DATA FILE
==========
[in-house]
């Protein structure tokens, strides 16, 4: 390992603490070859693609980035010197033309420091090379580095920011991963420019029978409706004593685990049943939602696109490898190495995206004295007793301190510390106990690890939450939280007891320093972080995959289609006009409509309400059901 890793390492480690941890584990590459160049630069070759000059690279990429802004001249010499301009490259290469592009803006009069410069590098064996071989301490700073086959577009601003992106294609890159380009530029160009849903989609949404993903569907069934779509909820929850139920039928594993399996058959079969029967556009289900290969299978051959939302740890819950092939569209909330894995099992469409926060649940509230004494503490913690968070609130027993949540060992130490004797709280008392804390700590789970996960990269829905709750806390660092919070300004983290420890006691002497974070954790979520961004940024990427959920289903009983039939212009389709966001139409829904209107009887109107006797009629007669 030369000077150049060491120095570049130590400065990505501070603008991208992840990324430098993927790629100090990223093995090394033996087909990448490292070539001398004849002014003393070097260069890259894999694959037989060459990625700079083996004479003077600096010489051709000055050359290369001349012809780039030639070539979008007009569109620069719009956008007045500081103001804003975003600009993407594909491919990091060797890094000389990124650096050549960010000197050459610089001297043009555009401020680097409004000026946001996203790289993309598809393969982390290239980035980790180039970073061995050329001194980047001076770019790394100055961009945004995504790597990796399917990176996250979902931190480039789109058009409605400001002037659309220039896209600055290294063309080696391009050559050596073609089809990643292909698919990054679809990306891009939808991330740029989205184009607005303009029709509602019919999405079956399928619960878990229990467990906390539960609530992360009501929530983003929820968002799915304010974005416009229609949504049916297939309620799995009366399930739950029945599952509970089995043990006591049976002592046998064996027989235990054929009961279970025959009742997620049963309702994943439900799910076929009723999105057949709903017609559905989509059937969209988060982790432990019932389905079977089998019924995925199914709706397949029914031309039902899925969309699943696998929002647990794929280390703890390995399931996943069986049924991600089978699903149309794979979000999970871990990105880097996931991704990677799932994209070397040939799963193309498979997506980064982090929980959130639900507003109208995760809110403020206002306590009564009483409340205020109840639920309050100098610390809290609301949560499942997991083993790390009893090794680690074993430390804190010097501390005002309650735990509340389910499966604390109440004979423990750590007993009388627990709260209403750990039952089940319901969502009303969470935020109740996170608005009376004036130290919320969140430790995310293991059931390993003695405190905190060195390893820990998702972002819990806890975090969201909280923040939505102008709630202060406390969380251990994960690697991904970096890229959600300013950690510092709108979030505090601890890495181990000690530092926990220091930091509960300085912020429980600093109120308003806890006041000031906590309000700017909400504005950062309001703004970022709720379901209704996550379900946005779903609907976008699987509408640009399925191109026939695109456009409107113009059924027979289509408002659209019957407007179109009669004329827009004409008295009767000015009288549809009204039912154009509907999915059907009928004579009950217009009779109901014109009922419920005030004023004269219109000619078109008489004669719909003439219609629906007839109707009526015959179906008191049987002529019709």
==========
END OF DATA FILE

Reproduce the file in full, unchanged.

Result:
[in-house]
């Protein structure tokens, strides 16, 4: 390992603490070859693609980035010197033309420091090379580095920011991963420019029978409706004593685990049943939602696109490898190495995206004295007793301190510390106990690890939450939280007891320093972080995959289609006009409509309400059901 890793390492480690941890584990590459160049630069070759000059690279990429802004001249010499301009490259290469592009803006009069410069590098064996071989301490700073086959577009601003992106294609890159380009530029160009849903989609949404993903569907069934779509909820929850139920039928594993399996058959079969029967556009289900290969299978051959939302740890819950092939569209909330894995099992469409926060649940509230004494503490913690968070609130027993949540060992130490004797709280008392804390700590789970996960990269829905709750806390660092919070300004983290420890006691002497974070954790979520961004940024990427959920289903009983039939212009389709966001139409829904209107009887109107006797009629007669 030369000077150049060491120095570049130590400065990505501070603008991208992840990324430098993927790629100090990223093995090394033996087909990448490292070539001398004849002014003393070097260069890259894999694959037989060459990625700079083996004479003077600096010489051709000055050359290369001349012809780039030639070539979008007009569109620069719009956008007045500081103001804003975003600009993407594909491919990091060797890094000389990124650096050549960010000197050459610089001297043009555009401020680097409004000026946001996203790289993309598809393969982390290239980035980790180039970073061995050329001194980047001076770019790394100055961009945004995504790597990796399917990176996250979902931190480039789109058009409605400001002037659309220039896209600055290294063309080696391009050559050596073609089809990643292909698919990054679809990306891009939808991330740029989205184009607005303009029709509602019919999405079956399928619960878990229990467990906390539960609530992360009501929530983003929820968002799915304010974005416009229609949504049916297939309620799995009366399930739950029945599952509970089995043990006591049976002592046998064996027989235990054929009961279970025959009742997620049963309702994943439900799910076929009723999105057949709903017609559905989509059937969209988060982790432990019932389905079977089998019924995925199914709706397949029914031309039902899925969309699943696998929002647990794929280390703890390995399931996943069986049924991600089978699903149309794979979000999970871990990105880097996931991704990677799932994209070397040939799963193309498979997506980064982090929980959130639900507003109208995760809110403020206002306590009564009483409340205020109840639920309050100098610390809290609301949560499942997991083993790390009893090794680690074993430390804190010097501390005002309650735990509340389910499966604390109440004979423990750590007993009388627990709260209403750990039952089940319901969502009303969470935020109740996170608005009376004036130290919320969140430790995310293991059931390993003695405190905190060195390893820990998702972002819990806890975090969201909280923040939505102008709630202060406390969380251990994960690697991904970096890229959600300013950690510092709108979030505090601890890495181990000690530092926990220091930091509960300085912020429980600093109120308003806890006041000031906590309000700017909400504005950062309001703004970022709720379901209704996550379900946005779903609907976008699987509408640009399925191109026939695109456009409107113009059924027979289509408002659209019957407007179109009669004329827009004409008295009767000015009288549809009204039912154009509907999915059907009928004579009950217009009779109901014109009922419920005030004023004269219109000619078109008489004669719909003439219609629906007839109707009526015959179906008191049987002529019709």